When you're 77 you have to make lists to remember what you wanted to do 15 minutes from now.
Bonny Levine, Venetia, PA USA

I make lists all the time,

In fact

As follows:

Read BBC website

Comment on BBC Website

Search BBC website for my comments

Make tea

Drink tea

Read website

Search for my comments

type an email

send an email

twidlle thumbs

look at clock

go home

repeat for 5 days

Saturday- Sunday:

Abandon list making until Monday 9am.

Marj, Worthing, West Sussex

Let us not forget the greatest and most powerful computer language ever invented: LISP. The name stands for List Processor, and basically that's all it does. For all that it was an early candidate for use in Artificial Intelligence.
David Jones, Rochester NY USA

I also am addicted to list keeping, tho it drives my family crazy to find all my scraps of lists laying around, but I could'nt run my life without lists, it's the only way I can keep track of what I'm doing, needing,wanting, or where I'm going, Kudos to Ms.O'Brien!!
Ann Randolph, Apple Grove, WV U.S.A.

The importance of the humble shopping list should never be overstated. Througout the week it serves as a place to make a note of things you run out of, and comes into its own when the shopping has to be done. As someone on a budget I find the discipline of the list (if it's not on there you don't buy it) helps to prevent pointless purchasing and far outweighs the obvious problem of forgetting to buy something which has not been put on the list in error. I always make my food shopping list in the order of the wherabouts of the items in the shop, which also saves time.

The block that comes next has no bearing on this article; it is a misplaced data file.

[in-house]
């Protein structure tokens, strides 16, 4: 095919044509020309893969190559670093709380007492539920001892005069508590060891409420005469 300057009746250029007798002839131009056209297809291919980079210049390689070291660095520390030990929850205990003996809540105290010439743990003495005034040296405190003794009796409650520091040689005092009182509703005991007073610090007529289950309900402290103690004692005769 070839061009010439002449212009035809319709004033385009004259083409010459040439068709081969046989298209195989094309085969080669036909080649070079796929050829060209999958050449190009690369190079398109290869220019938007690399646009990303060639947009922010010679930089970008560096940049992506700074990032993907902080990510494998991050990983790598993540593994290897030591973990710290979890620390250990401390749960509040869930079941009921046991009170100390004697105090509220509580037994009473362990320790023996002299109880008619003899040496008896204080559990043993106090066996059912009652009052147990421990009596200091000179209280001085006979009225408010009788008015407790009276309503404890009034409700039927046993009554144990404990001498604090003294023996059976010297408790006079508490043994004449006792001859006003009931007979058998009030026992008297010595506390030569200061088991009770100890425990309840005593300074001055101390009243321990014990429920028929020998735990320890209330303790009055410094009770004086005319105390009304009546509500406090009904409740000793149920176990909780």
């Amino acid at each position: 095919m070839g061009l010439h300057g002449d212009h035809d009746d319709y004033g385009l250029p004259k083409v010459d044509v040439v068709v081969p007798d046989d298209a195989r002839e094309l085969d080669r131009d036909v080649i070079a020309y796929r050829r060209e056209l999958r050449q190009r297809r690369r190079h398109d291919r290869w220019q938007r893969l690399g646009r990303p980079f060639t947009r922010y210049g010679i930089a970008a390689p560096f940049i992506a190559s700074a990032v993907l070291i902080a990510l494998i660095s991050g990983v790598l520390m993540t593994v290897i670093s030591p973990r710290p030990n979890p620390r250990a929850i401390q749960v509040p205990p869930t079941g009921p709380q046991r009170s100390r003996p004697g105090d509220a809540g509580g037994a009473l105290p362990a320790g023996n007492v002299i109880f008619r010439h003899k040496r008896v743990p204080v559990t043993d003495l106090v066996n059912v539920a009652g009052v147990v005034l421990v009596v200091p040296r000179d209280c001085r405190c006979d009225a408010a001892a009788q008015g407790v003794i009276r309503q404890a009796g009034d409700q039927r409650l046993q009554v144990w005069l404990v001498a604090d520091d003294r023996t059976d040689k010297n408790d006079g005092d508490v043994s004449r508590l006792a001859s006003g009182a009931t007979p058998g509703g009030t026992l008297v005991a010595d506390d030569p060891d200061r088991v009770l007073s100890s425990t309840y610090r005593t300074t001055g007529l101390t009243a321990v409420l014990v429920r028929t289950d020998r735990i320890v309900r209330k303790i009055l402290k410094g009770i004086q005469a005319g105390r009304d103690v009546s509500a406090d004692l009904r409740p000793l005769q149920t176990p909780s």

Kate, Oxford, UK

I find the idea that Europeans have a different way of organising and ordering the world very interesting in light of the differences between Roman numerals and the Arabic numeric system. Although the Roman I, II, III, IV, V, etc proceeds in a nice logical and visual way (like a list), the system is impractical in terms of mathematics. It was only with the introduction of the Arabic-derived number system of 1, 2, 3, 4, with each number more closely integrated with each other in a decimal system, that complex mathematics was able to develop.
Kevin Lewis, Poole

Ironic that there is a list of lists within this article! I shall resist the urge to list what I like about making lists...
Louise, London, UK

I absolutely love writing lists. I find I can write a list, then forget to take the list with me but the act of writing a list has held the list in my head which is good enough for me. I collect abandoned shopping lists too. They make me laugh.
Kyleigh, Bournemouth, UK

Very interesting! I never realized it would reflect as a person's subconscious desires or inner traits.

Before I go on a trip, I try to list down the things to take along, and of course, make the usual to-do list like most people, before going shopping.

Indeed, when will we ever complete or accomplish the things we have listed?

Only fate knows...

Pearl, Toronto, Canada

I'm an avid list maker and can get extremely obsessed with it. Holidays are planned with military precision with list made of equiptment (when out camping), clothes to take, other items required plus budgets (I have a budget for everything)!

Work list are re-written every 2-3 days so as to ensure that those crossed out do not obscure the items that are not crossed out.

Sad and wierd maybe but I'm one of the most organised people I know!
Jennie F, Leeds, UK

Making written lists does not prove one is a genius. A genius should be able to make mental lists. I never make written lists.
San Ying, Montreal Canada

Print Sponsor

Artist Jeanne-Claude dies aged 74
20 Nov 09 |  Entertainment
Warhol story drawing set for sale
17 Nov 09 |  Arts & Culture
Art exhibition fuels US-Cuba thaw
29 Mar 09 |  Americas
US artist Andrew Wyeth dies at 91
16 Jan 09 |  Arts & Culture

The BBC is not responsible for the content of external internet sites

Has China's housing bubble burst?
How the world's oldest clove tree defied an empire
Why Royal Ballet principal Sergei Polunin quit


Americas Africa Europe Middle East South Asia Asia Pacific